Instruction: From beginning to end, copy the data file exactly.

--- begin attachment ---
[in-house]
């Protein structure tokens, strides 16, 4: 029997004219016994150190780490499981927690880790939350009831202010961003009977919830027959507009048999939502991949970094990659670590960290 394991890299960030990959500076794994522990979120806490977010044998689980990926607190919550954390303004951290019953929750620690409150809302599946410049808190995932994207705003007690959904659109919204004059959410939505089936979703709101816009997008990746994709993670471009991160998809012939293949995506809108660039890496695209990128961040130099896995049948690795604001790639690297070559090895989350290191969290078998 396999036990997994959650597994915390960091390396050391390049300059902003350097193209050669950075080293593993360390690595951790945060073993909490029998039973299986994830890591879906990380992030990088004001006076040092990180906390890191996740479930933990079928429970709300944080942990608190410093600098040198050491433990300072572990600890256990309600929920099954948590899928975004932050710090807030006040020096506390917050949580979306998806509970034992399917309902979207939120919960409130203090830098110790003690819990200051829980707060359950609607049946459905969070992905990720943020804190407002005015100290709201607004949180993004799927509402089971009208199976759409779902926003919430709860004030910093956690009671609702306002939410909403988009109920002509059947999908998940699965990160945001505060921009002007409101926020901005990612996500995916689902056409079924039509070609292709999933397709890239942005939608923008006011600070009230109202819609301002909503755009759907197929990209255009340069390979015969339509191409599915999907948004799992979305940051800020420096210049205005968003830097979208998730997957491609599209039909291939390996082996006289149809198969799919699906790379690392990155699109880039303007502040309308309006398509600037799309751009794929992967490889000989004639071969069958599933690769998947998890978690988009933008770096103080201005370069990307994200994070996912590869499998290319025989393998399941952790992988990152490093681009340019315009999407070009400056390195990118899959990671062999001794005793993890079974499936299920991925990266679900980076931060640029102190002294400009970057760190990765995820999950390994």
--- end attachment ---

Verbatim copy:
[in-house]
């Protein structure tokens, strides 16, 4: 029997004219016994150190780490499981927690880790939350009831202010961003009977919830027959507009048999939502991949970094990659670590960290 394991890299960030990959500076794994522990979120806490977010044998689980990926607190919550954390303004951290019953929750620690409150809302599946410049808190995932994207705003007690959904659109919204004059959410939505089936979703709101816009997008990746994709993670471009991160998809012939293949995506809108660039890496695209990128961040130099896995049948690795604001790639690297070559090895989350290191969290078998 396999036990997994959650597994915390960091390396050391390049300059902003350097193209050669950075080293593993360390690595951790945060073993909490029998039973299986994830890591879906990380992030990088004001006076040092990180906390890191996740479930933990079928429970709300944080942990608190410093600098040198050491433990300072572990600890256990309600929920099954948590899928975004932050710090807030006040020096506390917050949580979306998806509970034992399917309902979207939120919960409130203090830098110790003690819990200051829980707060359950609607049946459905969070992905990720943020804190407002005015100290709201607004949180993004799927509402089971009208199976759409779902926003919430709860004030910093956690009671609702306002939410909403988009109920002509059947999908998940699965990160945001505060921009002007409101926020901005990612996500995916689902056409079924039509070609292709999933397709890239942005939608923008006011600070009230109202819609301002909503755009759907197929990209255009340069390979015969339509191409599915999907948004799992979305940051800020420096210049205005968003830097979208998730997957491609599209039909291939390996082996006289149809198969799919699906790379690392990155699109880039303007502040309308309006398509600037799309751009794929992967490889000989004639071969069958599933690769998947998890978690988009933008770096103080201005370069990307994200994070996912590869499998290319025989393998399941952790992988990152490093681009340019315009999407070009400056390195990118899959990671062999001794005793993890079974499936299920991925990266679900980076931060640029102190002294400009970057760190990765995820999950390994």